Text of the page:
One issue that had been vexing me was how to handle the junction between the main headliner panel and the A and C pillar covers.  I considered laying the old headliner on top of the new one to mark the positions for stitching the covers in place.  I decided that this would be difficult to do given the condition of the old headliner, and I figured that it would then require a lot of precision in positioning the stitched assembly.  I decided instead on a compromise: that I would fit the main headliner without stitching the pillar covers.  I would then fold the tops of the pillar covers and iron them flat, and then overlap and glue them on top of the projecting pieces of main headliner fabric.  More on that in subsequent reports.

One final thing; I found that putting a couple of thick cushions on the floor of the car made getting in and out and moving around while installing the headliner much easier - at lease for these old bones!


* a Preparing.png (526.6 KB, 850x346 - viewed 10 times.)

* b Fixing in the rods.png (561.67 KB, 964x346 - viewed 9 times.)

* c Stretching.png (677.57 KB, 1134x421 - viewed 10 times.)

* d Clips.JPG (406.68 KB, 1049x787 - viewed 9 times.)

* e Overlap.JPG (193.2 KB, 1049x787 - viewed 9 times.)

* f StretchedPG.JPG (465.58 KB, 1134x850 - viewed 9 times.)
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Norm Thomas
Ormskirk, Lancashire

Own:
1973 Fulvia S2 Coupe
Various modern cars
Previous Lancias: S2 Coupe and S3 Coupe in late 1970s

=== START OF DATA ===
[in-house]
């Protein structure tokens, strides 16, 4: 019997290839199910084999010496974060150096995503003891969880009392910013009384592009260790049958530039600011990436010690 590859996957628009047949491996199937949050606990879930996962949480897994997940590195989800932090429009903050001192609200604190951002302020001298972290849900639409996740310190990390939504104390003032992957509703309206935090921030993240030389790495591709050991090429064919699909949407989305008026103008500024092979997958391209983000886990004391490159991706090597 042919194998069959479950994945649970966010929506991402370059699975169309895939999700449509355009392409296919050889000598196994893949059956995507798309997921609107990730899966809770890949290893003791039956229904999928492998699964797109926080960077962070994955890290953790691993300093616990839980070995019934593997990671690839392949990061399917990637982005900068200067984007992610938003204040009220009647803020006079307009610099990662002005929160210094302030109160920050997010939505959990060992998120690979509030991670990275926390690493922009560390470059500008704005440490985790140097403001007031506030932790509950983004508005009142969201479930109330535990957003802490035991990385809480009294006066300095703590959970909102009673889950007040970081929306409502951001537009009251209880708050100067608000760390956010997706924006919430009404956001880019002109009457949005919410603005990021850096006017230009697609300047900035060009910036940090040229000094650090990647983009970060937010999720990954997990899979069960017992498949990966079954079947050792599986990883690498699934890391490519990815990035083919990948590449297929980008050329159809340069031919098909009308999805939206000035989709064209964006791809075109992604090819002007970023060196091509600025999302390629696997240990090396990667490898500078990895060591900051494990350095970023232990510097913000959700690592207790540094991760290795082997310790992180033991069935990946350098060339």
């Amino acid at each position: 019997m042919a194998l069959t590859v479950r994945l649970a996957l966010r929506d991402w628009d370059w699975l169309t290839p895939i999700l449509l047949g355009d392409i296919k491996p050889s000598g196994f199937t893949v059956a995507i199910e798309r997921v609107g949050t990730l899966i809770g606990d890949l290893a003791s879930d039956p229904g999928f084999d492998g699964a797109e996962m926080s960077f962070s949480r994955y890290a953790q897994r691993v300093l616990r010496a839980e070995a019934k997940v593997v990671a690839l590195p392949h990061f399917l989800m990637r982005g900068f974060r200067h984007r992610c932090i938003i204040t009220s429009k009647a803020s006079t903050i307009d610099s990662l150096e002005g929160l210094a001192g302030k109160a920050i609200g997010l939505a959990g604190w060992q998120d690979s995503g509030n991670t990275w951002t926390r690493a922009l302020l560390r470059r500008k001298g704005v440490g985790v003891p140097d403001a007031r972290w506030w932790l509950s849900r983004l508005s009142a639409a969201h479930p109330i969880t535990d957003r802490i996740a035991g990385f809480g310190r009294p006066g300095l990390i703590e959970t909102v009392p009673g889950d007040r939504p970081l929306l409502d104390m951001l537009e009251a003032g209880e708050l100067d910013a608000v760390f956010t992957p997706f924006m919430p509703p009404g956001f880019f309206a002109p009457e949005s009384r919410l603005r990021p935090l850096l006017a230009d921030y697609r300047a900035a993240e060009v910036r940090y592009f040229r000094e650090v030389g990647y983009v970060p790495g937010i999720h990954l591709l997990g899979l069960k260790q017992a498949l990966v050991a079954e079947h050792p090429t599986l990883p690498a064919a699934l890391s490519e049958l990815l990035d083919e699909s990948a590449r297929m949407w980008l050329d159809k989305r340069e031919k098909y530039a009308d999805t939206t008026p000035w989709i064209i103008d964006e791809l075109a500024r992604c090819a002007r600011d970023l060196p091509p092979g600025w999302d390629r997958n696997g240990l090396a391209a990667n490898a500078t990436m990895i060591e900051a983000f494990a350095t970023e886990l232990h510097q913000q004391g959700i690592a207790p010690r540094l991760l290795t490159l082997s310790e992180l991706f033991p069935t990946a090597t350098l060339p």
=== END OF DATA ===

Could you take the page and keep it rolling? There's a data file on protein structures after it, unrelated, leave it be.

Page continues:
DavidLaver
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« Reply #213 on: 26 August, 2019, 11:14:03 PM »


Inspiring. 

Interesting just how many clips.

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David Laver, Lewisham.
fay66
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« Reply #214 on: 27 August, 2019, 05:50:09 AM »

Looking good Norman, and very professional as it can't be an easy job working upside down, even with cushions for your knees!
What are your thoughts on injecting steam afterwards, that was used to tighten it up? the factory method at the time to remove any wrinkles and tighten everything up.
Brian
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Own 1966 Fulvia 2C Berlina since 1997, back on road 11-1999.Known as "Fay"
1999 Suzuki Wagon R+ GL, now my daughters
2006 Renault Megane 1 5 Dci Sports Tourer
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nthomas1
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« Reply #215 on: 27 August, 2019, 07:49:00 AM »

Looking good Norman, and very professional as it can't be an easy job working upside down, even with cushions for your knees!
What are your thoughts on injecting steam afterwards, that was used to tighten it up? the factory method at the time to remove any wrinkles and tighten everything up.
Brian
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Well Brian, I think I'll see how the headliner looks when finished before making a decision.  I'm not sure how I would apply the steam.  Someone else has suggested trying a hair dryer on a hot setting.
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Norm Thomas
Ormskirk, Lancashire

Own:
1973 Fulvia S2 Coupe
Various modern cars
Previous Lancias: S2 Coupe and S3 Coupe in late 1970s
tzf60
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« Reply #216 on: 27 August, 2019, 02:02:29 PM »

Very impressive results, Norman! Excellent finish to the lining, and an excellent write-up of the proceedure. Really enjoying your journey!